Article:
- Albert Herring, chamber opera, Op. 39
- Owen Wingrave, opera, Op. 85
- Billy Budd, opera, Op. 50
- Peter Grimes, opera, Op. 33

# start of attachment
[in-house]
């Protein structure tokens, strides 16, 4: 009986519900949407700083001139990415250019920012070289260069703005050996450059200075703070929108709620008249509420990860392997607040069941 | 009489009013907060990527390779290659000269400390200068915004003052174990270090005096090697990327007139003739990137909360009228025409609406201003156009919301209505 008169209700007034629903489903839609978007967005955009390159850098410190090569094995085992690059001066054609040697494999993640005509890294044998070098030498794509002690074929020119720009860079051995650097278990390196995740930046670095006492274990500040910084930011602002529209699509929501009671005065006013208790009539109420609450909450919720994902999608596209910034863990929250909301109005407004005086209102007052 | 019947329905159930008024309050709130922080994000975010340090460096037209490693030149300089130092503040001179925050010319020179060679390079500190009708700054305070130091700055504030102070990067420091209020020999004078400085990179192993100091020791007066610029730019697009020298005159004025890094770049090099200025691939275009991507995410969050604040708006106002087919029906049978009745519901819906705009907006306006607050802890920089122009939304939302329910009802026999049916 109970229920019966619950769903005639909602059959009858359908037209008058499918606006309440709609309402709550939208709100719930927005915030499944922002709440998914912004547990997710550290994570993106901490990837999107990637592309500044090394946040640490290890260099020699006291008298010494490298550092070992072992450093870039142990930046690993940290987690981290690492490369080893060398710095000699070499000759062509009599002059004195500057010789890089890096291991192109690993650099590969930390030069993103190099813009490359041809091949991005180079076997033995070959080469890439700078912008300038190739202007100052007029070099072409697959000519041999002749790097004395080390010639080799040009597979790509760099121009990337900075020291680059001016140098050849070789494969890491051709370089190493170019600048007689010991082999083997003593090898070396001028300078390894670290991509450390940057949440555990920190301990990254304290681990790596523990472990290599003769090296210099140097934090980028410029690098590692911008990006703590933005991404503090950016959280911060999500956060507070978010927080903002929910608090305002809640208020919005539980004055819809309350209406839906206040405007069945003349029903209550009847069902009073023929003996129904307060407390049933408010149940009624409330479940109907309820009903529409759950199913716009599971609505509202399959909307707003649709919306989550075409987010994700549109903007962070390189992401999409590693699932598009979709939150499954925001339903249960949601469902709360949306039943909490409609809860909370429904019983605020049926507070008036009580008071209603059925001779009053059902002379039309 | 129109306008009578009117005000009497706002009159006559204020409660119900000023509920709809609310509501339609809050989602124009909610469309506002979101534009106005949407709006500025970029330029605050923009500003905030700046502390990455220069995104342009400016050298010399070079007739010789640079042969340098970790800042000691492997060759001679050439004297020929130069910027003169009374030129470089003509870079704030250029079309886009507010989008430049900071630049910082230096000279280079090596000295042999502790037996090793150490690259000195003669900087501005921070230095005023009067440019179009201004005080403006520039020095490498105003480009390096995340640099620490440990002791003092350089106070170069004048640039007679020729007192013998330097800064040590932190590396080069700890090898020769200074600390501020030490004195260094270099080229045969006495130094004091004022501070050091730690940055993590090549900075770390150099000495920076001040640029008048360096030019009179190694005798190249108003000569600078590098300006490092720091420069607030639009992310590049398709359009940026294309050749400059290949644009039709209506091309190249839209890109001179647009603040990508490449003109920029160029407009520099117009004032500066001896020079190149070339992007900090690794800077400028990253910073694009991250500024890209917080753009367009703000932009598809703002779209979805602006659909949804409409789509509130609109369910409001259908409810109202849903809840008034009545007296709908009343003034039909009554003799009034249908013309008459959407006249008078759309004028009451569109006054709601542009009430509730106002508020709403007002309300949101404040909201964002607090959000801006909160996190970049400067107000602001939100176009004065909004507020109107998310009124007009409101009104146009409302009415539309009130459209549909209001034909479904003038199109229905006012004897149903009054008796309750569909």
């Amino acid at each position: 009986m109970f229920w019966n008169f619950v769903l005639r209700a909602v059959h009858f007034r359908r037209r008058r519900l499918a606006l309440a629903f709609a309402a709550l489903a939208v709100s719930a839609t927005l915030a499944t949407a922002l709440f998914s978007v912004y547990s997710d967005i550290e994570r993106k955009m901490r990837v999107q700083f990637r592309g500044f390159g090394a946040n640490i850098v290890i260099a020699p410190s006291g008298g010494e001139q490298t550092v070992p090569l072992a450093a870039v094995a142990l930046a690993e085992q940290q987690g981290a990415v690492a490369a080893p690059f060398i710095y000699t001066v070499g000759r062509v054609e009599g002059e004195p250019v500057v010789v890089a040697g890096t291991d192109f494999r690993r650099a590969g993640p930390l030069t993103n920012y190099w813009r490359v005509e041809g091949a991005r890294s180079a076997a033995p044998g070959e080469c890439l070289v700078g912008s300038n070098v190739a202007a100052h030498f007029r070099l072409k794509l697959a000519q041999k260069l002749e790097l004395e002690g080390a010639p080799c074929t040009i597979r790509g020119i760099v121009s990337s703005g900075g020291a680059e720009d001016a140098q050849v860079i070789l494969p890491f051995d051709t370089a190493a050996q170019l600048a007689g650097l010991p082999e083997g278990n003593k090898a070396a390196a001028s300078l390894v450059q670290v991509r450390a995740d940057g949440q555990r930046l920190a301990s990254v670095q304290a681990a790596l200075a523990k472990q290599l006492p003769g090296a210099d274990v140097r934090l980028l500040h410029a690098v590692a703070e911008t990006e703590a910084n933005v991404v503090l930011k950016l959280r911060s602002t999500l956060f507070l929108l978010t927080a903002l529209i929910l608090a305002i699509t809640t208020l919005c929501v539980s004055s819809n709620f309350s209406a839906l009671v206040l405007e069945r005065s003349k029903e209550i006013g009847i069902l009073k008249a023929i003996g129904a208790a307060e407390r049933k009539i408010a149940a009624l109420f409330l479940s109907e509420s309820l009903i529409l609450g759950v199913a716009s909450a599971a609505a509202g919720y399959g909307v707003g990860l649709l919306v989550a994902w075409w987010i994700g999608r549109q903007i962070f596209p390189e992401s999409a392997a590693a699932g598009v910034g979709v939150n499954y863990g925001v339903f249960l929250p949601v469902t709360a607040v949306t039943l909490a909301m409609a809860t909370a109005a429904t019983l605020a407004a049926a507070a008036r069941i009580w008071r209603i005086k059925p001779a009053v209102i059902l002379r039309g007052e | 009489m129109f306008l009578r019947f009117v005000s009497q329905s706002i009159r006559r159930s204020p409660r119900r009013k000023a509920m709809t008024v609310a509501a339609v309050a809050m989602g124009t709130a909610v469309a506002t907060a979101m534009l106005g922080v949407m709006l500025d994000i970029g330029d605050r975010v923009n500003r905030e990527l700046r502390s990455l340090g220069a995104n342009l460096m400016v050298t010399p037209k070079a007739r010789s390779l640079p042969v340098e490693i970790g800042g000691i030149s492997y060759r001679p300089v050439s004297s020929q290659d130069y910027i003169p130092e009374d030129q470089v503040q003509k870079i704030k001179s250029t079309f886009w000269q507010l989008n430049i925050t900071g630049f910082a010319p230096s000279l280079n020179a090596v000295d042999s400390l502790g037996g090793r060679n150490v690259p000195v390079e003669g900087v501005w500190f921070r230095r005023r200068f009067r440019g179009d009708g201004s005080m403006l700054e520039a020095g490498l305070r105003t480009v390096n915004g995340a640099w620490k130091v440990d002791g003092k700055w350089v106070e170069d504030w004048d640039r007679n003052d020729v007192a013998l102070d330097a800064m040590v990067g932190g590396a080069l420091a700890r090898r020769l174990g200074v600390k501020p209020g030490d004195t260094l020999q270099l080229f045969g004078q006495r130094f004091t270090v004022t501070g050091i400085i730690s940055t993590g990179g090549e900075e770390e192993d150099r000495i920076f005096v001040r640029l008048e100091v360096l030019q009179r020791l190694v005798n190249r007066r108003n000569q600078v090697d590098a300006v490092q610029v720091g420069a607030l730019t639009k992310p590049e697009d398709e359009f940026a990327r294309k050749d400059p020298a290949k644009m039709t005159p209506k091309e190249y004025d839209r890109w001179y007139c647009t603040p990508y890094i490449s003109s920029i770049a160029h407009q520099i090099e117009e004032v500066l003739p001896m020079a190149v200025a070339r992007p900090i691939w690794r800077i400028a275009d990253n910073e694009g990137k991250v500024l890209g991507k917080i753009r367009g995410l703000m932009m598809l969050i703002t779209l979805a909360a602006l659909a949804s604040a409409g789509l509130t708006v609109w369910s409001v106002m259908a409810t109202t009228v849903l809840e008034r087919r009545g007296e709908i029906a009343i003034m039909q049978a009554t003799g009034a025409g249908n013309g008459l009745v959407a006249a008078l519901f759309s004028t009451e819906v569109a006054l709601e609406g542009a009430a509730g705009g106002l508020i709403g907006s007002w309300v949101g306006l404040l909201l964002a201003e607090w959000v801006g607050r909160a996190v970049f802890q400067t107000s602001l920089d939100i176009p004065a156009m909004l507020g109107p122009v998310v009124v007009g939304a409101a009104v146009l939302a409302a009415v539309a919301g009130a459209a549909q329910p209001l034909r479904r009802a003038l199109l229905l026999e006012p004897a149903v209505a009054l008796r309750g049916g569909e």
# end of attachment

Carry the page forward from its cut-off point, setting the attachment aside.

Benjamin Britten's recordings of his own operas are definitive -- cutting out the interpretive middle man and going straight to the heart of every bar, every scene. For sure, there are better sounding, and in many cases better sung, recordings to be had, especially of the popular works like "Peter Grimes" and "Billy Budd"; but none of them are as vivid, as immediately engaging, or as illuminative as these. As recorded by Britten, these are living, breathing dramas delivered with such complete understanding that you never miss the sights of scenery and characters; they are right there, captured forever in sound. Volume one of Decca's Britten opera series includes both of the blockbusters mentioned above, the charming comedy "Albert Herring," and the rarely heard television opera "Owen Wingrave," all recorded between 1959 ("Grimes") and 1971 ("Wingrave"). The compact, bare-bones presentation omits all of the supporting information, including the librettos and any background information, and even packs the end of "Wingrave" and the beginning of "Billy Budd" together onto one disc (note: this is the original two-act version of "Billy Budd"). The loss of the texts would be deadly if it weren't for the remarkable clarity of the singing; it is possible to listen to any of these performances from start to finish while hardly missing a word. As a result, you are free to engage fully with the music while the text is laid in your lap. It's a giddy experience that might recalibrate your expectations of singers who all too often let the demands of music obscure the words. Not every moment is beautifully sung, and listeners who put a premium on that might prefer to find other recordings (although there aren't many choices for "Wingrave" and "Albert Herring"). But anyone looking to acquaint themselves with Britten's unique fusion of music and drama should start here with no reservations.